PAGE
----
Author notes: None.

Last Of His Tribe

One by one his brothers had died. The humans that hated them so much, brutally killed them all until only he was left. And the last Terrian cried. His eyes, hidden beneath the folds of leathery skin, remained dry and dusty but he cried just the same. For his species, for the death of an era, and for the planet that was their Mother. Who was going to look after Her now?

His name was Ts’aan. He was a young Terrian, born a mere twenty springs ago in a hidden cave located in a valley far from here. A valley so green and abundant with colorful flowers that it was obvious human hands had not touched it yet. The elders of his tribe had known from the day he was born that he was special, that he would fulfill a destiny. That’s why they gave him the name Ts’aan: the Fated One. And he knew what his purpose was in this world.

Ts’aan shifted in his crouch and continued to peer down the hill at the collection of darkened dwellings the humans called New Pacifica. He didn’t understand what was so ‘new’ about the town; it had been there as long as he could remember. Yet, the myths of his people told of a time before, when his species ruled this world and served the Mother. A time before the humans had come. And came again.

The old stories the elders told during the long sleep, when the Mother was resting from creating and sustaining life for Her creatures, spoke of the arrival of the humans. Even then, the first time they laid eyes on the ungainly creatures that looked so small and weak, the Terrian tribes had known their existence was doomed.

Among the early human settlers had been a boy. A special child, the one that might save them, a child destined to form a bridge between the two species. The Terrians healed him from a sickness and changed him so he could communicate with them. When the boy grew up, they tutored him in the ways of their kind while he taught them of the ways of the humans.

But the child, a man by then, had died at the hands of his own. The humans said he betrayed them, that he was an abomination and that his contact with the indigenous people was unnatural and undesirable. The ‘elders’ of the boy’s tribe –Ts’aan knew the humans didn’t call them elders, but he lacked a better word— had captured him, and ordered him killed. And with the boy, the hope died.

Yet, the Terrian tribes refused to give up hope. Abandoning hope was abandoning the Mother. Instead, they turned their focus to the children of the Dreamer. And his children’s children. And their children. Ever so on, until now, many a score of springs later.

Ts’aan lowered his head and closed his eyes, respectfully entering the Dreamworld. Concentrating on the children’s mental image, he called to them. He told them they should come and be educated in the ways of the Mother, so that when he died, they could take over his duties and serve Her.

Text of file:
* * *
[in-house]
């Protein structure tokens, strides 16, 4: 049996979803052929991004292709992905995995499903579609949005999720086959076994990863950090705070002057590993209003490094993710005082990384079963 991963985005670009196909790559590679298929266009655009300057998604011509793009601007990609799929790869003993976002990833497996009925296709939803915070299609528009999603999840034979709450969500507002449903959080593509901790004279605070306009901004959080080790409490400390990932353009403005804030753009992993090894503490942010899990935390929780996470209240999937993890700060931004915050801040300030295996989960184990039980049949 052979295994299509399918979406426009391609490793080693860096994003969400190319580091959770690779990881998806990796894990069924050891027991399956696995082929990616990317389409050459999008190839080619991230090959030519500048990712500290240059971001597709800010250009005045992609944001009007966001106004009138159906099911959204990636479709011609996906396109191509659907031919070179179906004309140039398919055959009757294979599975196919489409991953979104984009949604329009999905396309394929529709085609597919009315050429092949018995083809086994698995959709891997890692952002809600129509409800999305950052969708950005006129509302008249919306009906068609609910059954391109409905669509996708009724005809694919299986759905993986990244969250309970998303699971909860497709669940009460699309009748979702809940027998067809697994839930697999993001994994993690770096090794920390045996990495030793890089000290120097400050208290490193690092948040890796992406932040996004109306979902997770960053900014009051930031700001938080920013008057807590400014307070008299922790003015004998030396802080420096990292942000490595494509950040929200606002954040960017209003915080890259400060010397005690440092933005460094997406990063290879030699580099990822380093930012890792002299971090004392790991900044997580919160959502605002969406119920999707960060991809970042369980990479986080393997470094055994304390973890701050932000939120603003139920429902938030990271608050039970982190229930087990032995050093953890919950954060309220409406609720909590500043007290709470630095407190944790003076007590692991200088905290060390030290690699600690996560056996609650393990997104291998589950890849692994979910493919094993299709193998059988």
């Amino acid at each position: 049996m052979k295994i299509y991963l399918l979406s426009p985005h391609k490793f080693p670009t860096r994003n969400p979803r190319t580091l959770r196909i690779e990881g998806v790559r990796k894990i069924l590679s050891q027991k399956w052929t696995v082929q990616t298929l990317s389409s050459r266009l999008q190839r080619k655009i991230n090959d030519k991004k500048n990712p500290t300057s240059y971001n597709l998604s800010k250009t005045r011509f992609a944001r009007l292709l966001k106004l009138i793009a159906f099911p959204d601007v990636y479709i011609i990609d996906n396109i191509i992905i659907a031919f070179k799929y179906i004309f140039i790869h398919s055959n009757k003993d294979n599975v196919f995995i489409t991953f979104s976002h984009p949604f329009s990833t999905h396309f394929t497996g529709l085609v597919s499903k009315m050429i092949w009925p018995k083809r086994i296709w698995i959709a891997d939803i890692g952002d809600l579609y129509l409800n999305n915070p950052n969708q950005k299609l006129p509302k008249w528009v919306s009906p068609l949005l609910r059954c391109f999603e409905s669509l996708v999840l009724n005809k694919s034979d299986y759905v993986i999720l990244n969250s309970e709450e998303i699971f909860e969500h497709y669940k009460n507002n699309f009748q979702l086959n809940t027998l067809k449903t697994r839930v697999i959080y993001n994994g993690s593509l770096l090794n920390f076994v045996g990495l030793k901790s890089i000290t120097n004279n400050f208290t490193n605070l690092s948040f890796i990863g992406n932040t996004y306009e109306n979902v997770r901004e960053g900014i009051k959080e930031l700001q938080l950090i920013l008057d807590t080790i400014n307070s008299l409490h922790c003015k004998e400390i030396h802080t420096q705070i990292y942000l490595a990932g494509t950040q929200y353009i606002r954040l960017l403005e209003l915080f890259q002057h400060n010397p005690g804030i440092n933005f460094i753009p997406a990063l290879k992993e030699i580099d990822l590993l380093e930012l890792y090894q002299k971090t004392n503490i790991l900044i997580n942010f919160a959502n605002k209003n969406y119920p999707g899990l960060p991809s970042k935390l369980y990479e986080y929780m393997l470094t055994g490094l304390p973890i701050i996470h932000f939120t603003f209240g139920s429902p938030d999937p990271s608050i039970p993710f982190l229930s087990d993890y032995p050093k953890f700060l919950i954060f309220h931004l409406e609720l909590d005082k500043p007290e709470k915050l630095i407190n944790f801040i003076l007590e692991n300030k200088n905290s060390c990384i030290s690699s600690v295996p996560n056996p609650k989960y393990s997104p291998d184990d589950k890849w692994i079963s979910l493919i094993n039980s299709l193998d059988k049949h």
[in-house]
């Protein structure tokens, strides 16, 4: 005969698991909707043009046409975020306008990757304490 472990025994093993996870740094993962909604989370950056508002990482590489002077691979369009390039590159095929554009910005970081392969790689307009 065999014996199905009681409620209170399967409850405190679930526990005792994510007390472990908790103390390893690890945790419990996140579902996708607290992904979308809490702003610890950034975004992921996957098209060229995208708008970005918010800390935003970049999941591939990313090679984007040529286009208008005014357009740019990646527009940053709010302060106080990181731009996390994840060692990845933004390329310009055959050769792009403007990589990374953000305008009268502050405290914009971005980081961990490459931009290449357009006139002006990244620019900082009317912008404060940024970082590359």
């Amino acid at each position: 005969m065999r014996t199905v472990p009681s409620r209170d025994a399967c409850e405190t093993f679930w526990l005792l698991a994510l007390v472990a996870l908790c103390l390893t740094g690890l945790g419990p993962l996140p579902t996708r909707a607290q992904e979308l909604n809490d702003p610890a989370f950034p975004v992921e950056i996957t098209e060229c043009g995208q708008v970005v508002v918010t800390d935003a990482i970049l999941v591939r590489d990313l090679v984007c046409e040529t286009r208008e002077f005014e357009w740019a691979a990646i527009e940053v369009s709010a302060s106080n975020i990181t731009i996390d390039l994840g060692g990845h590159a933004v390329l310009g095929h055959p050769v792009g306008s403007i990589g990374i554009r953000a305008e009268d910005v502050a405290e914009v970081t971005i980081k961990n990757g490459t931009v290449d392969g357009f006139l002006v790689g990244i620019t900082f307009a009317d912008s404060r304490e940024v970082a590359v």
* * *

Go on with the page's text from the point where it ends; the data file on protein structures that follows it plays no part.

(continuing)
Jeremy Solace woke with a start. Disoriented, he squinted in the darkness and recognized the familiar surroundings of his bedroom, looking alien and otherworldly in the shadows that the moonlight created. What had woken him? He had a vague recollection of a dream. A dream featuring the strange creatures that were long since thought extinct. What had his father called them? Oh, yes, Terrians.

“Come, Son of the Dreamer.”

His head whipped around. Where did that voice come from? The summons was repeated and with a shock Jeremy realized that the sound wasn’t really a sound. The voice seemed to exist inside his head instead of his ears! The boy switched on the light and rubbed his face. He wasn’t going crazy, was he?

Jeremy recalled the gossip he had overheard as a child. About his uncle Alphonse, who also heard voices inside his head and claimed that he was talking to alien creatures long dead until the doctors took him away and ‘fixed’ him. His uncle died while Jeremy was still a toddler and he had nothing but a hazy memory of a pale and quiet man with dark, dull eyes that seemed to stare right through you.

The voice, definitely inside his head now, kept prompting him and Jeremy found it harder and harder to resist. The urge to listen and obey the voice, to leave the house, leave town and go into the hills was strong, very strong. By their own volition, his legs moved and his feet took him out of the room, quietly, so as not to waken his parents. In the hallway, he bumped into another person.

“Janna,” Jeremy gasped with surprise. Janna was his twin sister. She looked up at him, blinking owlishly in the darkness of the hallway.

“Do you hear it too?” she asked. Relief and fear mingled in her tone “That voice, calling?”

“Yes. We have to obey it.”

Janna nodded.

Together, the two children slipped out of the front door. Barefoot, they padded across the paved streets of town, leaving no trace of their passing.

They were never seen again.


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